I think it does mean this: that is to say, I think it means that the visions that result from hallucinogenic drugs, for example, are evidence not of supernatural realms and other dimensions, but simply of powerful and seductive plant chemistry. Now, whilst it’s obviously true that “no entheogenic plant or fungus ever set out to make molecules for the express purpose of inspiring visions in humans”, nevertheless, the moment that shamans and wise-women discovered just what these molecules could do, “the plants that made them suddenly had a brilliant new way to prosper” and to fuck with us: for what ultimately is Dionysian intoxication other than nature overpowering mind and a way in which man is reconciled not with heaven, but with the earth once more?
The Judeo-Christian tradition – which is as much an anti-natural creed as well as a supernatural faith – has always understood the danger posed by plants to its own authority: “for they threatened to divert people’s gaze from the sky, where the new God resided, down to the natural world all around them”.
This then is the final revenge of the flowers: and it is, I think, something for which we should be thankful: they cause us to dream – but at the same time, paradoxically, they disenchant us and, quite literally, bring us back down to earth and to the here and now. The notion that spirit “might turn out in some sense to be matter (and plant matter, no less!)”, obviously threatens a long established and long-cherished dualism, but to be pagan is to affirm this idea with a happy heart and to worship forever the goddess Flora.
In the DH Lawrence Memory Theatre we want to address various aspects of Lawrence’s life through artefacts to try to understand this complex writer. How do we capture Lawrence’s relationship with nature or the ‘violent hierarchies and orders of rank he had such a fondness for constructing’. In 2019 we will be building our Memory Theatre and retracing Lawrence’s savage pilgrimage both physically and digitally. If you have an idea for an artefact get involved and submit ideas here.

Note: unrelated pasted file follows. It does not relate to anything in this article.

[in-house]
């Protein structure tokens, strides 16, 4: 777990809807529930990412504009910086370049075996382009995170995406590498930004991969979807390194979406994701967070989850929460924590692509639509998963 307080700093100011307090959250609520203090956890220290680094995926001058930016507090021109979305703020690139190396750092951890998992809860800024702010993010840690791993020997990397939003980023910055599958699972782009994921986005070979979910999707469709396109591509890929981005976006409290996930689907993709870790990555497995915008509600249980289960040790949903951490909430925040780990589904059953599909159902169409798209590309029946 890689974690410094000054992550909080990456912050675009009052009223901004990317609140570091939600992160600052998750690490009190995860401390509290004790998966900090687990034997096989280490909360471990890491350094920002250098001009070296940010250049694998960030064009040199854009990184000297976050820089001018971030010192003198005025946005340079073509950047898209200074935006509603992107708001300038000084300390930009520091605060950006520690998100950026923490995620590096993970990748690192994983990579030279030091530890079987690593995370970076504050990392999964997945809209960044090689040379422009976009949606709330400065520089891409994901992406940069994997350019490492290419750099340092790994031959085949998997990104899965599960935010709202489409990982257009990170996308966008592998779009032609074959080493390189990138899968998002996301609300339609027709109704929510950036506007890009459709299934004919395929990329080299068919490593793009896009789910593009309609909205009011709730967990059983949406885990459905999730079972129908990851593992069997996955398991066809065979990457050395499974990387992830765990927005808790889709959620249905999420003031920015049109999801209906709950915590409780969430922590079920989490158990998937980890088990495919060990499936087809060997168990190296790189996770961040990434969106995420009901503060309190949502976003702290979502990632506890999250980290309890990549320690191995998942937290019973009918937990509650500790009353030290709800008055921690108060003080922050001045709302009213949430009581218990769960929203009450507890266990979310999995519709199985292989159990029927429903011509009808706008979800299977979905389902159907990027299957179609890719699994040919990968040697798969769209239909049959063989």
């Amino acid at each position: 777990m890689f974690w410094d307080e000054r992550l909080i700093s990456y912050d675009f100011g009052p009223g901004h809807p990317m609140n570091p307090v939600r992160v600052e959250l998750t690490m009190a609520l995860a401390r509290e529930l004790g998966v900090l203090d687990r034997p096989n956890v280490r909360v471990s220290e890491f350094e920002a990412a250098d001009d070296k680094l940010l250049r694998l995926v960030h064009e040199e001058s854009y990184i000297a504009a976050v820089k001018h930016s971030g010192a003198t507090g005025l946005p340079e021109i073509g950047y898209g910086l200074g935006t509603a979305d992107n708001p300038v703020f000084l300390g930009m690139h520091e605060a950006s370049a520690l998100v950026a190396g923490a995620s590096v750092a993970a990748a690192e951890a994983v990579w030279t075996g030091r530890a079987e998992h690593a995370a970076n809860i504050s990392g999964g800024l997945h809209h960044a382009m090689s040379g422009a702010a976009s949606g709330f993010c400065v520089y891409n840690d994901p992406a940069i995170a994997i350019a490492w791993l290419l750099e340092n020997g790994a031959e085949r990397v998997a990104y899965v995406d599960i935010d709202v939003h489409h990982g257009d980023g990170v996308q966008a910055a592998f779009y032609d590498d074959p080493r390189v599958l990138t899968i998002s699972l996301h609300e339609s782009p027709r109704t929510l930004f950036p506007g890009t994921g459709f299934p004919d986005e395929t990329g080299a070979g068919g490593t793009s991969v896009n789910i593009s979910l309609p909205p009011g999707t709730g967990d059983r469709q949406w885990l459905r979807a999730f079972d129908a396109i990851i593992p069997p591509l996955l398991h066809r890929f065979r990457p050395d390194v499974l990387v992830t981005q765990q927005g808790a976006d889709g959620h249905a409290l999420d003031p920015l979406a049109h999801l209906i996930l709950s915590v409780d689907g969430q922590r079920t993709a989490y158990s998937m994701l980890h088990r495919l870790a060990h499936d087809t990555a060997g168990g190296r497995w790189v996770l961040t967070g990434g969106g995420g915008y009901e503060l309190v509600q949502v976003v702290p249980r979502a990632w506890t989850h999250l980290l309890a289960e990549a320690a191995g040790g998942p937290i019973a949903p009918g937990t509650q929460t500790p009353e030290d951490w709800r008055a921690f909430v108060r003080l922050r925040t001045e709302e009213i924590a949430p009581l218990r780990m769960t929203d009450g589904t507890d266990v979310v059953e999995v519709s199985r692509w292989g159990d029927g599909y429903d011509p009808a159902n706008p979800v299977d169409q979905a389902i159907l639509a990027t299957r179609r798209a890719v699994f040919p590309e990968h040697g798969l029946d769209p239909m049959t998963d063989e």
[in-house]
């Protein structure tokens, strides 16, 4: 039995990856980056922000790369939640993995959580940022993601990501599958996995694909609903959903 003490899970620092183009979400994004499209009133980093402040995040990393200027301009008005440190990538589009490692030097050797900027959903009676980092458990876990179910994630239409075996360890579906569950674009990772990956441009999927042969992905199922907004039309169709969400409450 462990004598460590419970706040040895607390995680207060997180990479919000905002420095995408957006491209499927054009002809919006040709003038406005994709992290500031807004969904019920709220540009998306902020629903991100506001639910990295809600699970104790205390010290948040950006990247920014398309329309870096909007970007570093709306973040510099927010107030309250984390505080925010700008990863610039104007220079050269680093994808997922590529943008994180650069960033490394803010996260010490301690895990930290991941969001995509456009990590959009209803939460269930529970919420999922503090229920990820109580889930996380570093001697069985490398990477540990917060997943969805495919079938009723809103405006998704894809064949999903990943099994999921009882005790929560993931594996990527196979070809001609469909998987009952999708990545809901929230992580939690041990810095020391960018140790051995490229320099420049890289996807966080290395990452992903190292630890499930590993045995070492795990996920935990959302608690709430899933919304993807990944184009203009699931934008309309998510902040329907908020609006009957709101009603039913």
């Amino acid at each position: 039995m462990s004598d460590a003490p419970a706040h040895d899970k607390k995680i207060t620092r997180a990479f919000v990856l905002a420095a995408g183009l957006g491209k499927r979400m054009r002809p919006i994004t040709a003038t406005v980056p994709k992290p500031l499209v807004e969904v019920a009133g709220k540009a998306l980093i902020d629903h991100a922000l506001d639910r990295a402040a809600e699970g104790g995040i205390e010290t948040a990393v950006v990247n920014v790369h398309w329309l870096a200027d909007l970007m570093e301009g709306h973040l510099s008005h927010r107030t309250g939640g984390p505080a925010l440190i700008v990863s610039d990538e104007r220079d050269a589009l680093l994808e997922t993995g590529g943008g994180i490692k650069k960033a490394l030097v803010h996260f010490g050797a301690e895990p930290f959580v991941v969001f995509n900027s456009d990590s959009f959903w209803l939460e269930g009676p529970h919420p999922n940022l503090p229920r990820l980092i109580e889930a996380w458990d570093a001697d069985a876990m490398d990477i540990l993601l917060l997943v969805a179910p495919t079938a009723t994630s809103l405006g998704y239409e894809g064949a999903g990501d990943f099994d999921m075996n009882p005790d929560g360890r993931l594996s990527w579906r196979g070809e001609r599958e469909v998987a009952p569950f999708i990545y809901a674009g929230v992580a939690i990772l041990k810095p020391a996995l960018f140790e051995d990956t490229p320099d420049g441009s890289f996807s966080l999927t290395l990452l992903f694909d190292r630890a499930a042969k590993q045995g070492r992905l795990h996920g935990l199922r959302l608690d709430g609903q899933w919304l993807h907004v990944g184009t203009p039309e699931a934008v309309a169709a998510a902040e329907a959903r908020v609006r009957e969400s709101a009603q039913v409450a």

OTHER PROMO VIDEOS
Notes and References
 Although this paper is concerned with floraphilia rather than floriography or the secret language of flowers, it is worth noting how this Victorian method of coded communication between illicit lovers in which a wide variety of plants enabled individuals to express feelings which otherwise could not be spoken has continued to this day – albeit in a restricted, clichéd and commercialized manner. Interestingly, as Michael Pollan points out, flowers “have always borne the often absurd weight of our meaning-making”, but they have arguably solicited such, as signifying “is precisely what natural selection has designed flowers to do”. In other words, flowers acted as “nature’s tropes long before we came along”. See The Botany of Desire, (Bloomsbury, 2003), p. 75.
 By ‘ancestral reality’ I refer to a reality that is anterior to the emergence of humanity. The term will be readily understood by those who are familiar with the work of Quentin Meillassoux. The point being made is not simply that plants have existed for a long time prior to mankind – and may well continue to exist for a long time after all traces of humanity have been eradicated from the face of the earth – but that this tells us something of importance long-denied within modern philosophy; namely, that reality exists mind-independently. Whether we like it or not, we don’t need to be on the scene for dandelions to evolve and flower quite happily. I will say more in relation to this (for some very obvious) point later in the essay. For those who are interested in Meillassoux’s ‘speculative materialism’ and his challenge to philosophy in the post-Kantian tradition, see After Finitude, trans. Ray Brassier, (Continuum, 2008).
 Plants belonging to the grass family are by far the most important to us, providing as they do the basis and the bulk of our diet as well as livestock feed. Such plants include rice, corn, wheat, oat, barley and rye. And flowering plants also provide us with many non-edible resources that are central to the human economy, such as wood, paper, fibre and, of course, numerous drugs and medicines.
 Michael Pollan, The Botany of Desire, p. xii.
 Ibid., p. xiii.
 Ibid., p. xvii.
 Ibid., p. xxiv
 Ibid., pp. 116-119.
 D. H. Lawrence, ‘Study of Thomas Hardy’, in Study of Thomas Hardy and Other Essays, ed. Bruce Steele, (Cambridge University Press, 1985), pp. 11-12.
 Ibid., p. 12. For those who are interested, Lawrence continues his attack on cabbages and people who have fallen into the condition of cabbages (i.e. fat self-sufficiency and self-conscious egoism) in ‘The Crown’. See Reflections on the Death of a Porcupine and Other Essays, ed. Michael Herbert, (Cambridge University Press, 1988).